This [Black] Woman’s Work: Exploring Archival Projects that Embrace the Identity of the Memory Worker


  • Chaitra Powell University of North Carolina at Chapel Hill
  • Holly Smith Spelman College
  • Shanee' Murrain University of West Georgia
  • Skyla Hearn DuSable Museum of African American History



community archives, African American history, cultural heritage, churches, museums, libraries, activism, African American librarians, African American archivists


Archivists who work on African American collections are increasingly more aware that traditional sites of African American agency and autonomy are becoming more unstable. The need to capture the perspectives and histories of these institutions is urgent. The challenges become more acute when communities recognize the need to preserve their legacies but do not have the resources or support to make it happen. African American material culture and history remains at risk of co-optation from large institutions and individuals seeking to monetize and profit from collecting Black collections. Endemic in that process is the risk of these institutions controlling the narrative and inadvertently or deliberately erasing the narratives of these diverse communities from that community’s perspective. Cultural memory workers focused on African American collections face numerous challenges: the risk of losing the materials or communities themselves; partnering with organizations and administrations with differing, and perhaps conflicting agendas; working on projects with limited or term funding; and the emotional labor of being a person of color in a predominantly white field trying to support communities that can often reflect their own experiences. How can libraries, museums, and archives bring these communities into the world of archives and empower them to protect and share their stories? How can archivists, particularly those of color, find support within their institutions and the archival profession, to accomplish this work of preserving African American cultural heritage? How can archives support genuinely collaborative projects with diverse Black communities without co-opting their stories and collections?

The authors will address these questions in this article, discussing their experiences working with a variety of institutions—predominantly white universities, Black colleges, churches, neighborhoods and families. The authors also include their reflections from their National Conference of African American Librarians panel presentation in August 2017 on these related topics.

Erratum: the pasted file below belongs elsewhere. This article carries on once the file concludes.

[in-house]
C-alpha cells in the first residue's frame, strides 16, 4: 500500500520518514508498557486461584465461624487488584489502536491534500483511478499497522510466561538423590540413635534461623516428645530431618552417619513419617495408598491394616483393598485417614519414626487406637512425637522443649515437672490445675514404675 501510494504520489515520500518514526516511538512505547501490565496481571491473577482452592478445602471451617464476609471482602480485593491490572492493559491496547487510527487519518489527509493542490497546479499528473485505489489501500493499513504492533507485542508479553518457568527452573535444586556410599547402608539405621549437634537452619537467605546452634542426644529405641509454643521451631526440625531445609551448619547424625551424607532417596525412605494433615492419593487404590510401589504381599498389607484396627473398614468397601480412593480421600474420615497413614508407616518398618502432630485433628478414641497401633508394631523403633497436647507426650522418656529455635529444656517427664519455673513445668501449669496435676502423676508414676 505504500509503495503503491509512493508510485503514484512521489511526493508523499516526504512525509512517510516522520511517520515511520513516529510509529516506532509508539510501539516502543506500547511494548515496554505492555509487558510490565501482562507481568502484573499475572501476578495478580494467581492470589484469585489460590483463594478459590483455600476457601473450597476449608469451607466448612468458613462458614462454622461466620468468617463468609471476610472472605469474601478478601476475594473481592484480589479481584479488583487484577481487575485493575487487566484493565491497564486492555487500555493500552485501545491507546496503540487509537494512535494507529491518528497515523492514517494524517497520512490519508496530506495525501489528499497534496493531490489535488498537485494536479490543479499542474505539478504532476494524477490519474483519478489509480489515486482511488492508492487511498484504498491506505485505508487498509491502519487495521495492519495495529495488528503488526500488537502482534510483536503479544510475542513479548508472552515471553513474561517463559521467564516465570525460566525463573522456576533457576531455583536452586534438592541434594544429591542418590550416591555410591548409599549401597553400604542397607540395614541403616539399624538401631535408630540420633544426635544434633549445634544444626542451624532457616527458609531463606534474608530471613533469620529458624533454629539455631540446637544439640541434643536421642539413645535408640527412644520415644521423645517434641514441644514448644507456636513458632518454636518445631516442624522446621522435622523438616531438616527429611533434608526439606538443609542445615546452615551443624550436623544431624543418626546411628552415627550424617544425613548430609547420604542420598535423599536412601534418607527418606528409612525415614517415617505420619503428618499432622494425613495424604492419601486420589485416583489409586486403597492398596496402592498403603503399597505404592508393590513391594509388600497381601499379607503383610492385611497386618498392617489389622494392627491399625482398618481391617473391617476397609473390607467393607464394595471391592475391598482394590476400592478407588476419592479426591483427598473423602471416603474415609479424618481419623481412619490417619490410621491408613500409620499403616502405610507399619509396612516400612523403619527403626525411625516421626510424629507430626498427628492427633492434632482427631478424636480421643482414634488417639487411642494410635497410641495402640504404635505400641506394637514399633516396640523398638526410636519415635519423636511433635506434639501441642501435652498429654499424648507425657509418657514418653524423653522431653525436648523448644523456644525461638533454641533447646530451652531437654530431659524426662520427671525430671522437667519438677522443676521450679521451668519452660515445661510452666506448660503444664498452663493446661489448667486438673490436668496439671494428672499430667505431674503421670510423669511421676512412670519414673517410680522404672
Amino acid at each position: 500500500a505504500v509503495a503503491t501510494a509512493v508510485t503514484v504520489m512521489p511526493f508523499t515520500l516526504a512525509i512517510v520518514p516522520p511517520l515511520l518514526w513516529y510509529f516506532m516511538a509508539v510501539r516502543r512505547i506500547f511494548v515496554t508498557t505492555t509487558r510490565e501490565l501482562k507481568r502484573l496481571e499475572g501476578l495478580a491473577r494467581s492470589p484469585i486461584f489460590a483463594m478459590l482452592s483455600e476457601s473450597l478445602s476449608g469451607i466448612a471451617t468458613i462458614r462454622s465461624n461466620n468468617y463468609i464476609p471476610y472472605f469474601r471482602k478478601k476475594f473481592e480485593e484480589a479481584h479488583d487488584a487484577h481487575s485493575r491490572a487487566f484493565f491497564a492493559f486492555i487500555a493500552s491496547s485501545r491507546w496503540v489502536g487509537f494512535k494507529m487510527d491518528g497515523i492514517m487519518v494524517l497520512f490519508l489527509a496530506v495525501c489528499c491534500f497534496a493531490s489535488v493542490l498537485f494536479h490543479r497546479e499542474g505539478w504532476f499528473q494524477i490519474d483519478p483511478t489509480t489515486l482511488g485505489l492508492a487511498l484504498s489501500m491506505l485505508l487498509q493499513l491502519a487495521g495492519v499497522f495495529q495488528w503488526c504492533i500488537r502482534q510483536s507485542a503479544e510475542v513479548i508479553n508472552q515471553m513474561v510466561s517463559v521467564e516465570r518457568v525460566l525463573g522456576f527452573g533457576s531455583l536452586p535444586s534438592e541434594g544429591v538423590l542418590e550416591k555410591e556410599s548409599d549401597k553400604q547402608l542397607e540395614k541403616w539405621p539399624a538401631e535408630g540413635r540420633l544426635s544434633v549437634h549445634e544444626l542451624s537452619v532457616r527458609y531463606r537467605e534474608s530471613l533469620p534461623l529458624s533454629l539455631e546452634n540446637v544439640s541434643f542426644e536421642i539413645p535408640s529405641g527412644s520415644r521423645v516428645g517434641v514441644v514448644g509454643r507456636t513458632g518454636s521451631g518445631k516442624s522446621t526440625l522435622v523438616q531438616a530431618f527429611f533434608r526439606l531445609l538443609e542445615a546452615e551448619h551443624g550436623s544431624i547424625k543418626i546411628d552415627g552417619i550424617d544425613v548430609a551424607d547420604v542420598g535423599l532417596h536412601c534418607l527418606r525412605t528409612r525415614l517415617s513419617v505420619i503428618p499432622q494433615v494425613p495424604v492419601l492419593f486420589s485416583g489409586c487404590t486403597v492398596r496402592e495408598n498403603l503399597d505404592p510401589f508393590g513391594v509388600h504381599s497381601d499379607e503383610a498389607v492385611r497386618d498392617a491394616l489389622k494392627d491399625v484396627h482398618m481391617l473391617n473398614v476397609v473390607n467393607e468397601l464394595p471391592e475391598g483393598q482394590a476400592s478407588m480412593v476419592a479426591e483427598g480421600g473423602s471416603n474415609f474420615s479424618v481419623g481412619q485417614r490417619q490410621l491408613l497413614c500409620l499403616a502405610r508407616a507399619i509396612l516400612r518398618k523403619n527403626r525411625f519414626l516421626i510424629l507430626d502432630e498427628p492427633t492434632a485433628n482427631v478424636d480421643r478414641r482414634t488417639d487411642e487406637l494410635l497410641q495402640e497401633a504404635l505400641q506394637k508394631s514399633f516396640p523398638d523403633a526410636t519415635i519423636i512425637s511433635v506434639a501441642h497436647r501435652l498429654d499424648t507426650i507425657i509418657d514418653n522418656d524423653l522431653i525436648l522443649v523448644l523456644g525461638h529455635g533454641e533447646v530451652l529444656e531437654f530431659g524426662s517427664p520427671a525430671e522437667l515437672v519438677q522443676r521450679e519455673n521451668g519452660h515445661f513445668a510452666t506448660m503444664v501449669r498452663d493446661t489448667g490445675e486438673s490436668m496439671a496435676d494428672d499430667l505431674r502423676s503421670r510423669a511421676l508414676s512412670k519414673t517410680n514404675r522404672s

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Author Biographies

Chaitra Powell, University of North Carolina at Chapel Hill

Chaitra Powell is the African American Collections and Outreach Archivist for the Southern Historical Collection at the University of North Carolina at Chapel Hill. She attended the University of Arizona for her B.A. in Sociology and M.A. in Library Science. She is a certified archivist, and prior to working for the Southern Historical Collection she worked as an archival consultant in Los Angeles - primarily for the Mayme A. Clayton Library and Museum.

Holly Smith, Spelman College

Holly Smith is the College Archivist at Spelman College. She received a B.A. in History and Black Studies from William and Mary, an M.A. in History from Yale University, and an M.S. in Library and Information Science with a concentration in Archival Management from Simmons College. She is passionate about community archives and archival advocacy related to collections for underrepresented groups.

Shanee' Murrain, University of West Georgia

Shanee’ Yvette Murrain is the University Archivist and an Assistant Professor in Ingram Library Special Collections at the University of West Georgia. She holds a MDiv from Drew Theological School and MLS from North Carolina Central University. As former Director of Library Services and Archivist at Payne Theological Seminary, she curated the Payne Theological Seminary and African Methodist Episcopal Church Digital Collection. Shanee’ is passionate about equity in archival representation, digital collections, information literacy, and community outreach.

Skyla Hearn, DuSable Museum of African American History

Skyla Hearn serves as the Archivist and Special Collections Librarian at the DuSable Museum of African American History. She works with cultural heritage, arts, education and community organizations and institutions throughout Chicago/land area. As an activist archivist, she champions for the unsung, cultural and societal contributors from African American communities and other groups not of the hegemony. She earned her MLIS, Special Collections certificate, at the University of Illinois at Urbana-Champaign.




How to Cite

Powell, Chaitra, Holly Smith, Shanee’ Murrain, and Skyla Hearn. 2018. “This [Black] Woman’s Work: Exploring Archival Projects That Embrace the Identity of the Memory Worker”. KULA: Knowledge Creation, Dissemination, and Preservation Studies 2 (1):5.

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